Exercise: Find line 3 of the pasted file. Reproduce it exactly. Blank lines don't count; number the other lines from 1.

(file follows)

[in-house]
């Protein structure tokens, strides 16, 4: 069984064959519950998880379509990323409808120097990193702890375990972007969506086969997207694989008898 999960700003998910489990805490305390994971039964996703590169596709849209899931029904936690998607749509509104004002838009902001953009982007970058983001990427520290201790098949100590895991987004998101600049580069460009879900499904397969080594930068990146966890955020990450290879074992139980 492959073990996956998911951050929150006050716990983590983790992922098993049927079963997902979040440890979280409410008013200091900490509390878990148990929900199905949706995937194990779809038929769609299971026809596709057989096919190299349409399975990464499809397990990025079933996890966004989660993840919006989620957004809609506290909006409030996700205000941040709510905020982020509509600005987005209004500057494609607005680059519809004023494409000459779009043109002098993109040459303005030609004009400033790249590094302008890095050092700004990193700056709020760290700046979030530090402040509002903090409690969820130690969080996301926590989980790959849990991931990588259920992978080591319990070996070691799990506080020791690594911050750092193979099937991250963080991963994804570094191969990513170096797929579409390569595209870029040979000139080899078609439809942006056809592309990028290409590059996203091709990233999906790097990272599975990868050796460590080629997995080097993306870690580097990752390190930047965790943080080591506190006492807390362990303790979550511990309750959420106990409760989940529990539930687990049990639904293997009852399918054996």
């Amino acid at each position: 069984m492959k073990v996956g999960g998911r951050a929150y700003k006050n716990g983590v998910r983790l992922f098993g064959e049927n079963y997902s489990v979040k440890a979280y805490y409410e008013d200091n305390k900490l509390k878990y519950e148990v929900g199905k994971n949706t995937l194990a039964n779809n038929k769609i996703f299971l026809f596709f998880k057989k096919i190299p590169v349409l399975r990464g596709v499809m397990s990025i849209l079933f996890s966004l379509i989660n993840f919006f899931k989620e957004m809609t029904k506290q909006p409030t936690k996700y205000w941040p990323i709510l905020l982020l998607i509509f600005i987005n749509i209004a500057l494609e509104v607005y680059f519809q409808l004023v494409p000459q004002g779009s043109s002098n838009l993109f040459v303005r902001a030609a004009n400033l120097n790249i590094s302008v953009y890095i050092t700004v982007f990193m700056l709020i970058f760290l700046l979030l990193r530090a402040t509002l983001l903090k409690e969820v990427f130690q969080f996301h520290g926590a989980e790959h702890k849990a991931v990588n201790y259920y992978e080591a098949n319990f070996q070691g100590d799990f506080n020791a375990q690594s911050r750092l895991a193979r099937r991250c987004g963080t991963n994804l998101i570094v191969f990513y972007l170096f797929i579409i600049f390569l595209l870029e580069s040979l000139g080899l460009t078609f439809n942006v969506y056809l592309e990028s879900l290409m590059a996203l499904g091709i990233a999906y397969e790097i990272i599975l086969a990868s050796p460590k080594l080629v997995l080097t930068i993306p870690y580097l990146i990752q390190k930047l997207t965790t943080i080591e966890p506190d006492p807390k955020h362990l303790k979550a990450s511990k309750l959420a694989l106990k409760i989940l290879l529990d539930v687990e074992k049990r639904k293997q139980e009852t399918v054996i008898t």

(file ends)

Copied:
């Amino acid at each position: 069984m492959k073990v996956g999960g998911r951050a929150y700003k006050n716990g983590v998910r983790l992922f098993g064959e049927n079963y997902s489990v979040k440890a979280y805490y409410e008013d200091n305390k900490l509390k878990y519950e148990v929900g199905k994971n949706t995937l194990a039964n779809n038929k769609i996703f299971l026809f596709f998880k057989k096919i190299p590169v349409l399975r990464g596709v499809m397990s990025i849209l079933f996890s966004l379509i989660n993840f919006f899931k989620e957004m809609t029904k506290q909006p409030t936690k996700y205000w941040p990323i709510l905020l982020l998607i509509f600005i987005n749509i209004a500057l494609e509104v607005y680059f519809q409808l004023v494409p000459q004002g779009s043109s002098n838009l993109f040459v303005r902001a030609a004009n400033l120097n790249i590094s302008v953009y890095i050092t700004v982007f990193m700056l709020i970058f760290l700046l979030l990193r530090a402040t509002l983001l903090k409690e969820v990427f130690q969080f996301h520290g926590a989980e790959h702890k849990a991931v990588n201790y259920y992978e080591a098949n319990f070996q070691g100590d799990f506080n020791a375990q690594s911050r750092l895991a193979r099937r991250c987004g963080t991963n994804l998101i570094v191969f990513y972007l170096f797929i579409i600049f390569l595209l870029e580069s040979l000139g080899l460009t078609f439809n942006v969506y056809l592309e990028s879900l290409m590059a996203l499904g091709i990233a999906y397969e790097i990272i599975l086969a990868s050796p460590k080594l080629v997995l080097t930068i993306p870690y580097l990146i990752q390190k930047l997207t965790t943080i080591e966890p506190d006492p807390k955020h362990l303790k979550a990450s511990k309750l959420a694989l106990k409760i989940l290879l529990d539930v687990e074992k049990r639904k293997q139980e009852t399918v054996i008898t």